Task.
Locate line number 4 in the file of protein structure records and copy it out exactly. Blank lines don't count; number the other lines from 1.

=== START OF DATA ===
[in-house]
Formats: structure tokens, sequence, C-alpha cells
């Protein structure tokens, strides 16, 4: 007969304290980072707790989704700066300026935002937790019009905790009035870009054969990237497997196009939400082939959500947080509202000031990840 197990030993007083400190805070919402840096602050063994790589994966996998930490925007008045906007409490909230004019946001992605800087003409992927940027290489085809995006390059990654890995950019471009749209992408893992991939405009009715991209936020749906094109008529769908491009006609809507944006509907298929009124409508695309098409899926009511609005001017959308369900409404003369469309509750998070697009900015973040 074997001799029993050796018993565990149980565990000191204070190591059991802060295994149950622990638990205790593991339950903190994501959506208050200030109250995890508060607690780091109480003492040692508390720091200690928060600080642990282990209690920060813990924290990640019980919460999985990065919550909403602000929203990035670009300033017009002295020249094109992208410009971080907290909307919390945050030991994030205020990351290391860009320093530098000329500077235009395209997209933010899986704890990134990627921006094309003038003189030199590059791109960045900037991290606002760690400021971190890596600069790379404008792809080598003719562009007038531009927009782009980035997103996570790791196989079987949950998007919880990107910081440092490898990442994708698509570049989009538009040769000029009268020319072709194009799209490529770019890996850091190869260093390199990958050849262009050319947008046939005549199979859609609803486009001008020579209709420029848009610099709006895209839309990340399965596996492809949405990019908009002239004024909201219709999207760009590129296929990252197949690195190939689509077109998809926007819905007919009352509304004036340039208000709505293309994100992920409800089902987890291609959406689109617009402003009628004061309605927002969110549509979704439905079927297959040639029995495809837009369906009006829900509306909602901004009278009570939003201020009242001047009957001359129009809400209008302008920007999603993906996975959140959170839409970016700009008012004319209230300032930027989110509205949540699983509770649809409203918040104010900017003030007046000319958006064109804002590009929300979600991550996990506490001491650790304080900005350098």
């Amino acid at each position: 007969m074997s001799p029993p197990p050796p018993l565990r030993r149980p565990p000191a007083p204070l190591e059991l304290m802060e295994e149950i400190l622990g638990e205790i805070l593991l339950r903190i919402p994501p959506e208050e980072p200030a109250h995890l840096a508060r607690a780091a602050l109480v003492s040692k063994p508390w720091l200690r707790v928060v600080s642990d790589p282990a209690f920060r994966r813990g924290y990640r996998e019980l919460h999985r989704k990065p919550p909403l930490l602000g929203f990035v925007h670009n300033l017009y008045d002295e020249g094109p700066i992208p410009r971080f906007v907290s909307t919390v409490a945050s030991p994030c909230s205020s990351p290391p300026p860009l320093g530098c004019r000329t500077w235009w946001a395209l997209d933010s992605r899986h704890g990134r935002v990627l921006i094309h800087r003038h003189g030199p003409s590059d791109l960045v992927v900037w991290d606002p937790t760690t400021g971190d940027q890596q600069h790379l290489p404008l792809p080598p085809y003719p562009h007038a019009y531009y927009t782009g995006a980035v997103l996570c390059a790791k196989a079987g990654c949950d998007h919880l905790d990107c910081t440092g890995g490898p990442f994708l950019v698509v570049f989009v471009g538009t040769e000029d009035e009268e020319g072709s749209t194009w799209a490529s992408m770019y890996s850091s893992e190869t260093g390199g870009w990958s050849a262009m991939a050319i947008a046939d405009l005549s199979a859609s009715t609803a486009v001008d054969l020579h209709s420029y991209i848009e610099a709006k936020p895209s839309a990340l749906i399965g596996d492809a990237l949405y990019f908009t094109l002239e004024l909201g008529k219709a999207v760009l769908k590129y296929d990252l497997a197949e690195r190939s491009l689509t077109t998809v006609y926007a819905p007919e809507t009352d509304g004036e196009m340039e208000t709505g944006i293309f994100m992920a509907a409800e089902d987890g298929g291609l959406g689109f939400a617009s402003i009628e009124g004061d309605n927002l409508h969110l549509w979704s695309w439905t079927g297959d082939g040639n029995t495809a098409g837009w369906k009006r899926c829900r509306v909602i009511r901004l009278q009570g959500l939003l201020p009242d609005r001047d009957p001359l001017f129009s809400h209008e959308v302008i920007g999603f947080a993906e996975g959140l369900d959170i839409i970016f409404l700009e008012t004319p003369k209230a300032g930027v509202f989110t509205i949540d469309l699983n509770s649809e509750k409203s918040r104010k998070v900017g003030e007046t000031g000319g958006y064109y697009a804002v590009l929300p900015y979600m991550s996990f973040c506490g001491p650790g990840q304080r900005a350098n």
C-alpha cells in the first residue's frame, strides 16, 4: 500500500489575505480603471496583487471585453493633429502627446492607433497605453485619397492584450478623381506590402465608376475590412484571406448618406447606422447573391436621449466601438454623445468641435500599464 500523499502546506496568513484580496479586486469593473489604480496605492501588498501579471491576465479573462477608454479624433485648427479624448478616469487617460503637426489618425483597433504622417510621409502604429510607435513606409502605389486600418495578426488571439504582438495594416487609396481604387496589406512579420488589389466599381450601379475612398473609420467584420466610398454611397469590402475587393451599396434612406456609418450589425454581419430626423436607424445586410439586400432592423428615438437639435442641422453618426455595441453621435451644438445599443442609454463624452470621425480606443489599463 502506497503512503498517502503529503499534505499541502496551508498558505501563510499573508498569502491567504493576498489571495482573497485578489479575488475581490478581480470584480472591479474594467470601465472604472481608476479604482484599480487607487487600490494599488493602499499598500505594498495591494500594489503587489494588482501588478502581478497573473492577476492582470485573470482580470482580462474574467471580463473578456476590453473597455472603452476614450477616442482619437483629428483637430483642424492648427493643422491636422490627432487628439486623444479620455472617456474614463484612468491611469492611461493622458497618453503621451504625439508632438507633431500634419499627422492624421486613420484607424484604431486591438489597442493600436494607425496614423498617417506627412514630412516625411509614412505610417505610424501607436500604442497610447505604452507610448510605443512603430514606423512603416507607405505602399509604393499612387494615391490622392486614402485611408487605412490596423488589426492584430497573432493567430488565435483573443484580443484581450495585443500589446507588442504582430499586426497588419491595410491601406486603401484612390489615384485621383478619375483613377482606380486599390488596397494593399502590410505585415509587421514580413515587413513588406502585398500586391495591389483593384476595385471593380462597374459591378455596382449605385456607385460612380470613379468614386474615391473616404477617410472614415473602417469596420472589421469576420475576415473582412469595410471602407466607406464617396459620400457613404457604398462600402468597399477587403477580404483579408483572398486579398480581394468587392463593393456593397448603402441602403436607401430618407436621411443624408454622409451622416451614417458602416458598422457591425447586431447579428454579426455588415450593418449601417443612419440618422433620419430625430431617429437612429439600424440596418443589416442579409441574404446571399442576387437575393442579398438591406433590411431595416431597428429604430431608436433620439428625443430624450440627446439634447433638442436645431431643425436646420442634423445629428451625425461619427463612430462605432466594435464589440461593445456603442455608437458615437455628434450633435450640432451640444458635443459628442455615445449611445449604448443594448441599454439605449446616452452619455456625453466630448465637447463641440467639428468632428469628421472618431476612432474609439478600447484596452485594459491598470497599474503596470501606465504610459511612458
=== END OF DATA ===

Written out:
């Amino acid at each position: 007969m074997s001799p029993p197990p050796p018993l565990r030993r149980p565990p000191a007083p204070l190591e059991l304290m802060e295994e149950i400190l622990g638990e205790i805070l593991l339950r903190i919402p994501p959506e208050e980072p200030a109250h995890l840096a508060r607690a780091a602050l109480v003492s040692k063994p508390w720091l200690r707790v928060v600080s642990d790589p282990a209690f920060r994966r813990g924290y990640r996998e019980l919460h999985r989704k990065p919550p909403l930490l602000g929203f990035v925007h670009n300033l017009y008045d002295e020249g094109p700066i992208p410009r971080f906007v907290s909307t919390v409490a945050s030991p994030c909230s205020s990351p290391p300026p860009l320093g530098c004019r000329t500077w235009w946001a395209l997209d933010s992605r899986h704890g990134r935002v990627l921006i094309h800087r003038h003189g030199p003409s590059d791109l960045v992927v900037w991290d606002p937790t760690t400021g971190d940027q890596q600069h790379l290489p404008l792809p080598p085809y003719p562009h007038a019009y531009y927009t782009g995006a980035v997103l996570c390059a790791k196989a079987g990654c949950d998007h919880l905790d990107c910081t440092g890995g490898p990442f994708l950019v698509v570049f989009v471009g538009t040769e000029d009035e009268e020319g072709s749209t194009w799209a490529s992408m770019y890996s850091s893992e190869t260093g390199g870009w990958s050849a262009m991939a050319i947008a046939d405009l005549s199979a859609s009715t609803a486009v001008d054969l020579h209709s420029y991209i848009e610099a709006k936020p895209s839309a990340l749906i399965g596996d492809a990237l949405y990019f908009t094109l002239e004024l909201g008529k219709a999207v760009l769908k590129y296929d990252l497997a197949e690195r190939s491009l689509t077109t998809v006609y926007a819905p007919e809507t009352d509304g004036e196009m340039e208000t709505g944006i293309f994100m992920a509907a409800e089902d987890g298929g291609l959406g689109f939400a617009s402003i009628e009124g004061d309605n927002l409508h969110l549509w979704s695309w439905t079927g297959d082939g040639n029995t495809a098409g837009w369906k009006r899926c829900r509306v909602i009511r901004l009278q009570g959500l939003l201020p009242d609005r001047d009957p001359l001017f129009s809400h209008e959308v302008i920007g999603f947080a993906e996975g959140l369900d959170i839409i970016f409404l700009e008012t004319p003369k209230a300032g930027v509202f989110t509205i949540d469309l699983n509770s649809e509750k409203s918040r104010k998070v900017g003030e007046t000031g000319g958006y064109y697009a804002v590009l929300p900015y979600m991550s996990f973040c506490g001491p650790g990840q304080r900005a350098n």